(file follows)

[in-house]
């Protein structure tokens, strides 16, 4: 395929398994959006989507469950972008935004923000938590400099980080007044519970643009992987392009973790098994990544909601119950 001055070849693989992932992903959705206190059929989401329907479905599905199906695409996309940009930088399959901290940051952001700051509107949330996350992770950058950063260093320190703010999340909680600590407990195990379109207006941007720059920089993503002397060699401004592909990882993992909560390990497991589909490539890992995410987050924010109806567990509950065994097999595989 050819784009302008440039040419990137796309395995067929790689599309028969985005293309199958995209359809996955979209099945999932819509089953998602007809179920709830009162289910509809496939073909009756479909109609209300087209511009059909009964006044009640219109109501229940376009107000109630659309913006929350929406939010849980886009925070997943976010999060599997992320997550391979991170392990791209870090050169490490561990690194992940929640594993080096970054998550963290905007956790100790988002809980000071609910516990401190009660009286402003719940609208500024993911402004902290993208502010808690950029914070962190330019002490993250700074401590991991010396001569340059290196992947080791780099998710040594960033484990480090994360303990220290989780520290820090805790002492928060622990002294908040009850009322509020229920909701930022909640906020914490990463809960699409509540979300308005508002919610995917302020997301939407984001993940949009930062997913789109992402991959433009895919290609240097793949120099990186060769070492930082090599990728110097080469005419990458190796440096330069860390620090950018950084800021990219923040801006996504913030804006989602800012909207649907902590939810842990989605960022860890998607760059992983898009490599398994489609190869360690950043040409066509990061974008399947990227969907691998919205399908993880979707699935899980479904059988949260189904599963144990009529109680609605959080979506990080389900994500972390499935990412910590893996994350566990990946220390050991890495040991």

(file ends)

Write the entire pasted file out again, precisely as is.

[in-house]
């Protein structure tokens, strides 16, 4: 395929398994959006989507469950972008935004923000938590400099980080007044519970643009992987392009973790098994990544909601119950 001055070849693989992932992903959705206190059929989401329907479905599905199906695409996309940009930088399959901290940051952001700051509107949330996350992770950058950063260093320190703010999340909680600590407990195990379109207006941007720059920089993503002397060699401004592909990882993992909560390990497991589909490539890992995410987050924010109806567990509950065994097999595989 050819784009302008440039040419990137796309395995067929790689599309028969985005293309199958995209359809996955979209099945999932819509089953998602007809179920709830009162289910509809496939073909009756479909109609209300087209511009059909009964006044009640219109109501229940376009107000109630659309913006929350929406939010849980886009925070997943976010999060599997992320997550391979991170392990791209870090050169490490561990690194992940929640594993080096970054998550963290905007956790100790988002809980000071609910516990401190009660009286402003719940609208500024993911402004902290993208502010808690950029914070962190330019002490993250700074401590991991010396001569340059290196992947080791780099998710040594960033484990480090994360303990220290989780520290820090805790002492928060622990002294908040009850009322509020229920909701930022909640906020914490990463809960699409509540979300308005508002919610995917302020997301939407984001993940949009930062997913789109992402991959433009895919290609240097793949120099990186060769070492930082090599990728110097080469005419990458190796440096330069860390620090950018950084800021990219923040801006996504913030804006989602800012909207649907902590939810842990989605960022860890998607760059992983898009490599398994489609190869360690950043040409066509990061974008399947990227969907691998919205399908993880979707699935899980479904059988949260189904599963144990009529109680609605959080979506990080389900994500972390499935990412910590893996994350566990990946220390050991890495040991």